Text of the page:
Where are they needed? All over! Protein is one of the most important nutrients. Your muscles are not the only part of the body that needs protein. Every single cell in your body contains protein: hair, nerves, skin, blood, sperm, or eggs. So do almost all the nonliving substances the body produces -enzymes, hormones, blood plasma, even your saliva. In fact, bile, urine, and sweat are the only bodily substances that (in a state of normal health) contain no protein at all.


About half of the solid substance in our bodies is protein. It gives the cell walls and structures inside the cells their shape without which they could not survive.

Although it is strong, protein is also unstable. Your cells undergo a constant cycle of breakdown (catabolism) and rebuilding (anabolism). About half the protein that makes up the liver, for example, is broken down every ten days. The amino acids in the cells have to be constantly replaced, and it is the newly digested amino acids from your food that serves this purpose.

Ideally, your diet provides just enough amino acids to replace the proteins that are broken down. This balance is called a “dynamic equilibrium”: breakdown and reconstruction proceed at the same pace. If you eat too much protein, your body will still maintain its dynamic equilibrium. But the process may be speeded up: amino acids in your cells may be replaced at a faster rate than normal. There is some evidence that this may make you age faster than otherwise. Some excess protein may also be burned as energy or eliminated as waste. In any event, if you eat more protein than you need, your body will have to dispose of extra urea the nitrogen-containing waste product of protein metabolism. Urea is formed in the liver and excreted via the kidneys. This extra work for your liver and kidneys can be stressful it may make you feel fatigued, or as mentioned earlier, it can cause more severe problems, especially if you don’t drink lots of water to help the kidneys filter urea out of the bloodstream.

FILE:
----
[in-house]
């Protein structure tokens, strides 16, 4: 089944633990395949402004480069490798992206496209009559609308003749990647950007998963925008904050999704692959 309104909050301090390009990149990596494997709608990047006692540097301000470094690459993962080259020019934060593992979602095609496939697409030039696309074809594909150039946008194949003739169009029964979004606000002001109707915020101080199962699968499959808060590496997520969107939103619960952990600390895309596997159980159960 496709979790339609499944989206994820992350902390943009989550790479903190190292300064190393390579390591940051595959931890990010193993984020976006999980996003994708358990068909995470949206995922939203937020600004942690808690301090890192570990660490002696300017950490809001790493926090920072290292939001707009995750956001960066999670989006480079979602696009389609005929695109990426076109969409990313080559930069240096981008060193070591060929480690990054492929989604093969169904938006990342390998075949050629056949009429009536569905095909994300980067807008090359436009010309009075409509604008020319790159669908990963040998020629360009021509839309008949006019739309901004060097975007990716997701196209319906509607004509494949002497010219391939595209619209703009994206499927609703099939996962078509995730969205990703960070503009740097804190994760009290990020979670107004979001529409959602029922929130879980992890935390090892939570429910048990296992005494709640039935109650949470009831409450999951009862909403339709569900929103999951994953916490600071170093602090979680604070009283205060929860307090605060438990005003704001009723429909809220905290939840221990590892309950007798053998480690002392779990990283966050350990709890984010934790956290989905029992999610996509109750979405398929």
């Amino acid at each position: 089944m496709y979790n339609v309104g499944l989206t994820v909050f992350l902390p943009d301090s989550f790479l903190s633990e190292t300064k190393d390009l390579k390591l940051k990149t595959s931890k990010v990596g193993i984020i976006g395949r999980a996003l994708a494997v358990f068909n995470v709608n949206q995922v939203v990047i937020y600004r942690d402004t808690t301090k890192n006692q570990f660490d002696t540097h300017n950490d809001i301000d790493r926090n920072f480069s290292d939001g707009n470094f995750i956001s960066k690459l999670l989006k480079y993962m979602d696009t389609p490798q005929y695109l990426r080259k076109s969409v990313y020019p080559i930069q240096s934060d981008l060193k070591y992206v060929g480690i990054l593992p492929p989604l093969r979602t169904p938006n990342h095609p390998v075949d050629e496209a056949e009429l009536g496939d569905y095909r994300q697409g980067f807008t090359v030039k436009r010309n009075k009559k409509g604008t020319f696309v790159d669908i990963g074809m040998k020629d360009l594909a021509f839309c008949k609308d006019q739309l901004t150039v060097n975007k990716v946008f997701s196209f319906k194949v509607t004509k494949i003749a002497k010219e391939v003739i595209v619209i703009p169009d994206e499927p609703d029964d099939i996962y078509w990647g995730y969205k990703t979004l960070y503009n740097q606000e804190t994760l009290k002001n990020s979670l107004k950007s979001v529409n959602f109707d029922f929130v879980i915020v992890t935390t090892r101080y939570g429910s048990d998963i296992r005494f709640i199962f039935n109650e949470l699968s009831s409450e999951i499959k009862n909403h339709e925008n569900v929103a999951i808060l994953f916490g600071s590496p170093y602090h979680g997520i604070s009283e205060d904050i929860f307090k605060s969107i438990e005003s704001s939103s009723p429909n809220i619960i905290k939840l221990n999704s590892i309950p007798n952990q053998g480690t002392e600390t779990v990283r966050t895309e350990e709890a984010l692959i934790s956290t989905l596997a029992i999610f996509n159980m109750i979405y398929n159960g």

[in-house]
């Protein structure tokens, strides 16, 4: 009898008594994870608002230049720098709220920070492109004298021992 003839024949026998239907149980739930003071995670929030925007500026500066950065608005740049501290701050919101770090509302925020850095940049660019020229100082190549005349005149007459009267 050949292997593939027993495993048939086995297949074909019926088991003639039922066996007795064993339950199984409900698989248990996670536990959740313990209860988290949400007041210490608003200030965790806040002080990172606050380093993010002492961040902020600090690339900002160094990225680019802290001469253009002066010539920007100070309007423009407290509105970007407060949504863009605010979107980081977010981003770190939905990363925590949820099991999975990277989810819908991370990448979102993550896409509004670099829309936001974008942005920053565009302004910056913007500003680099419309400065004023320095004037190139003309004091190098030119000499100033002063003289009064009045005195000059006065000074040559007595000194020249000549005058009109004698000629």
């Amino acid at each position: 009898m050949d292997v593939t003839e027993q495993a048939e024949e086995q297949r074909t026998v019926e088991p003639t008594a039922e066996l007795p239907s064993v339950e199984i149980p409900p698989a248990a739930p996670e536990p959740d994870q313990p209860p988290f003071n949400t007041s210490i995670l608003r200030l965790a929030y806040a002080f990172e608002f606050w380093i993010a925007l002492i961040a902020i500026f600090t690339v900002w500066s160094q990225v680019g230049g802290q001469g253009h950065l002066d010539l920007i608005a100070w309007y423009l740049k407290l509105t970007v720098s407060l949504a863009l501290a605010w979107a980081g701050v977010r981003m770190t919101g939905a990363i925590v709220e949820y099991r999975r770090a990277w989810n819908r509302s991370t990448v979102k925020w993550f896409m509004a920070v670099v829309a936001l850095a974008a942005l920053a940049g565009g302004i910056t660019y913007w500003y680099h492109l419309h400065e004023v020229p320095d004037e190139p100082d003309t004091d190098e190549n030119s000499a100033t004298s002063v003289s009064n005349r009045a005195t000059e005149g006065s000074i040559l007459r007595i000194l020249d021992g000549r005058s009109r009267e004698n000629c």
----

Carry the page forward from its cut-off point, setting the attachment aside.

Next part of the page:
Not only older people, but infants, too, are especially vulnerable. Infants may become severely dehydrated if their bodies use up too much water flushing out excess urea. You may not feed a little baby meat. But don’t overfeed your child with cow’s milk either it has a lot more protein than human mother’s milk. Giving an infant solid food too young can also dangerously speed up protein metabolism remember, cereals contain protein, too. Dehydration due to excess protein intake can be deadly to an infant.